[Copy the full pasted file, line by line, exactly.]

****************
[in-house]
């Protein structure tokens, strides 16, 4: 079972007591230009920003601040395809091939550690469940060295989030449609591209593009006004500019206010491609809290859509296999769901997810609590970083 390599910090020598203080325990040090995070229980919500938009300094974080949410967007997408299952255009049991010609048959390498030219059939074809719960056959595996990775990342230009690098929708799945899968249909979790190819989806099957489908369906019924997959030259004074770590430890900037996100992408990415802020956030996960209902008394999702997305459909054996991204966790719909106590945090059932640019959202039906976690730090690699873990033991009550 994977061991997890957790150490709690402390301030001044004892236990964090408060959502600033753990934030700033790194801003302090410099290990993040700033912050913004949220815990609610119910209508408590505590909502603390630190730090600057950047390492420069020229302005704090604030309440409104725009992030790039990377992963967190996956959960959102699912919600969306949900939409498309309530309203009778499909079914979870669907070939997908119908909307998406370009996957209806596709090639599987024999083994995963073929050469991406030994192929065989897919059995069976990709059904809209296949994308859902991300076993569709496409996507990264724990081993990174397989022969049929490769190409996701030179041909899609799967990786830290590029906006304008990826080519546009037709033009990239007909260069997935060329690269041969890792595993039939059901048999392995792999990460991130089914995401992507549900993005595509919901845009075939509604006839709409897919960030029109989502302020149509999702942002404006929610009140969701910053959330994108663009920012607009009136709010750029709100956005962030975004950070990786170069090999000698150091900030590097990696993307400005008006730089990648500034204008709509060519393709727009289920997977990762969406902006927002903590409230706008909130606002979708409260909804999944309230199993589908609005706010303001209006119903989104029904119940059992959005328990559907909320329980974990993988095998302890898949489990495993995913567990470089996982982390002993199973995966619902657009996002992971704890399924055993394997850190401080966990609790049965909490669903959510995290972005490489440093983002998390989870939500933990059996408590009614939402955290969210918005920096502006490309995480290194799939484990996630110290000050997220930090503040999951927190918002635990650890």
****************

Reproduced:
[in-house]
């Protein structure tokens, strides 16, 4: 079972007591230009920003601040395809091939550690469940060295989030449609591209593009006004500019206010491609809290859509296999769901997810609590970083 390599910090020598203080325990040090995070229980919500938009300094974080949410967007997408299952255009049991010609048959390498030219059939074809719960056959595996990775990342230009690098929708799945899968249909979790190819989806099957489908369906019924997959030259004074770590430890900037996100992408990415802020956030996960209902008394999702997305459909054996991204966790719909106590945090059932640019959202039906976690730090690699873990033991009550 994977061991997890957790150490709690402390301030001044004892236990964090408060959502600033753990934030700033790194801003302090410099290990993040700033912050913004949220815990609610119910209508408590505590909502603390630190730090600057950047390492420069020229302005704090604030309440409104725009992030790039990377992963967190996956959960959102699912919600969306949900939409498309309530309203009778499909079914979870669907070939997908119908909307998406370009996957209806596709090639599987024999083994995963073929050469991406030994192929065989897919059995069976990709059904809209296949994308859902991300076993569709496409996507990264724990081993990174397989022969049929490769190409996701030179041909899609799967990786830290590029906006304008990826080519546009037709033009990239007909260069997935060329690269041969890792595993039939059901048999392995792999990460991130089914995401992507549900993005595509919901845009075939509604006839709409897919960030029109989502302020149509999702942002404006929610009140969701910053959330994108663009920012607009009136709010750029709100956005962030975004950070990786170069090999000698150091900030590097990696993307400005008006730089990648500034204008709509060519393709727009289920997977990762969406902006927002903590409230706008909130606002979708409260909804999944309230199993589908609005706010303001209006119903989104029904119940059992959005328990559907909320329980974990993988095998302890898949489990495993995913567990470089996982982390002993199973995966619902657009996002992971704890399924055993394997850190401080966990609790049965909490669903959510995290972005490489440093983002998390989870939500933990059996408590009614939402955290969210918005920096502006490309995480290194799939484990996630110290000050997220930090503040999951927190918002635990650890």